Signalment: Adult, male, cynomolgous macaque (Macaca fascicularis).
History: This animal developed an acute multifocal to coalescing dermatitis affecting the entire body surface. Affected foci were 0.5 to 1.0 cm in diameter, erythematous, and rarely contained central vesicles (see included gross photos). The animal died during sedation for supportive treatment.
Dermatitis, vesicular, multifocal to coalescing, generalized.
Hepatitis, necrotizing, multifocal, acute, severe.
Splenitis, necrotizing, multifocal, acute, severe.
Laboratory Results: Virology: Simian varicella virus was cultured from samples taken at the time of the gross examination.
Etiology: Simian varicella virus.
In contrast to the gross skin lesions, the microscopic lesions are relatively mild and include degeneration and necrosis of surface and adnexal epithelium and vesicle formation. Intranuclear viral inclusions are present in almost all affected epithelial foci. A mild variable neutrophilic infiltrate and multifocal subcuticular hemorrhage are present in the dermis of some affected sections. In sections with subcutaneous hemorrhage, small vessels are congested, lined by rounded endothelium and contain occasional fibrin aggregates. Some vessel walls are necrotic and rare endothelial cells contain intranuclear inclusions. Similar vascular lesions are present in the spleen.
Conference Note: Conference participants interpreted the sialoadenitis as a chronic process unrelated to the acute herpesviral infection.
Simian varicella virus (SVV) infection in nonhuman primates causes disease that is similar in many ways to that caused by varicella zoster virus (VZV) in humans. VZV is transmitted by aerosol, disseminates hematogenously, and causes a self-limiting primary infection in immunocompetent humans consisting of widespread vascular skin lesions (chickenpox, or varicella). VZV also infects satellite cells around neurons in the dorsal root ganglia and remains latent there for many years. Recrudescence occurs in elderly or immunosuppressed patients, and causes shingles (zoster), which is characterized by pain and vesicular skin eruptions in the area of distribution of the affected sensory nerve. Acute SVV infection in Old World monkeys causes similar generalized skin lesions. Additionally, viral infection of ganglia by SVV has been documented, though the associated inflammation is much less severe than that seen in shingles.1 The route of ganglionic infection is unclear. A shingles-like recrudescence has not been reported in SVV-infected monkeys.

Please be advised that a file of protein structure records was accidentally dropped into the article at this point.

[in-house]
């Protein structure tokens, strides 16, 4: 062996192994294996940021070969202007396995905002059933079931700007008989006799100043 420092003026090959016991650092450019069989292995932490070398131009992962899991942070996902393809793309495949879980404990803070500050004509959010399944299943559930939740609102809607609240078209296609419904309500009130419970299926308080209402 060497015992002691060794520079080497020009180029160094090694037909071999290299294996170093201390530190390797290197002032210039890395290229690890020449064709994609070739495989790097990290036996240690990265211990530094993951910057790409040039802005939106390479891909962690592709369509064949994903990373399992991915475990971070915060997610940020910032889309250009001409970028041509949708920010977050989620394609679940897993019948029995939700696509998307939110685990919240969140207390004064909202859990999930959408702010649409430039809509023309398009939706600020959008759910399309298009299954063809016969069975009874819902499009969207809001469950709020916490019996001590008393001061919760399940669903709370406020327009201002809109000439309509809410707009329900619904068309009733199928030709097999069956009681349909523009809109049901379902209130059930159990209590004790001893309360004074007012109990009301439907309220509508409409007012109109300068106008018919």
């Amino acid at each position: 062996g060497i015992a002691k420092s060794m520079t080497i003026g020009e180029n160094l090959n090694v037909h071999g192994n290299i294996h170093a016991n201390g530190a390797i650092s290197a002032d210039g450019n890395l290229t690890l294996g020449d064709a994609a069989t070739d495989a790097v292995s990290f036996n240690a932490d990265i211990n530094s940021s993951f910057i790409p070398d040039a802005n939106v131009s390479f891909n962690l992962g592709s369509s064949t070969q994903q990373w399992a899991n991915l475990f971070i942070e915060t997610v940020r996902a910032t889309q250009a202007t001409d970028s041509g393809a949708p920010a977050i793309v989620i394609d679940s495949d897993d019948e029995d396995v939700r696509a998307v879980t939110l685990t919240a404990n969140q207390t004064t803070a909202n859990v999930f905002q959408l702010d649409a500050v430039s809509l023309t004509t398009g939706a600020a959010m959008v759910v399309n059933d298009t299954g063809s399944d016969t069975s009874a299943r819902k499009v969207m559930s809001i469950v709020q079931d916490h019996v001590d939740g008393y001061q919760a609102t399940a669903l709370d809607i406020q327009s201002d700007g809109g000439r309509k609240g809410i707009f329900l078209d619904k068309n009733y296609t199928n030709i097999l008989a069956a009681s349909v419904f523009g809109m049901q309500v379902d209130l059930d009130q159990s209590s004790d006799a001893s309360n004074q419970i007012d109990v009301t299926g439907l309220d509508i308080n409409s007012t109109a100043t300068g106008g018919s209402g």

Both SVV and VZV cause inflammation and necrosis, accompanied by eosinophilic intranuclear inclusion bodies, in multiple organs, including liver and lung. Common clinicopathologic abnormalities seen in both infections include thrombocytopenia and increased aspartate aminotransferase (AST). A major difference is that in humans, varicella is seldom fatal, whereas the mortality rate of SVV infection in nonhuman primates is high.
Contributor: Department of Comparative Medicine and Washington Regional Primate Research Center, Box 357190, Health Sciences, University of Washington, Seattle, WA 98195-7190.
Signalment: Adult, male, Sprague-Dawley rat.
History: This animal was in the control group of a subchronic toxicity study and was necropsied on day 120 of the study.
Gross Pathology: At necropsy, gross morphological changes
were limited to bilaterally enlarged external ears.
Contributor's Diagnosis and Comments: External ear: Inflammation, pyogranulomatous with cartilaginous proliferation and osseous metaplasia, severe, compatible with auricular chondropathy of Crl:CDÒ Rats.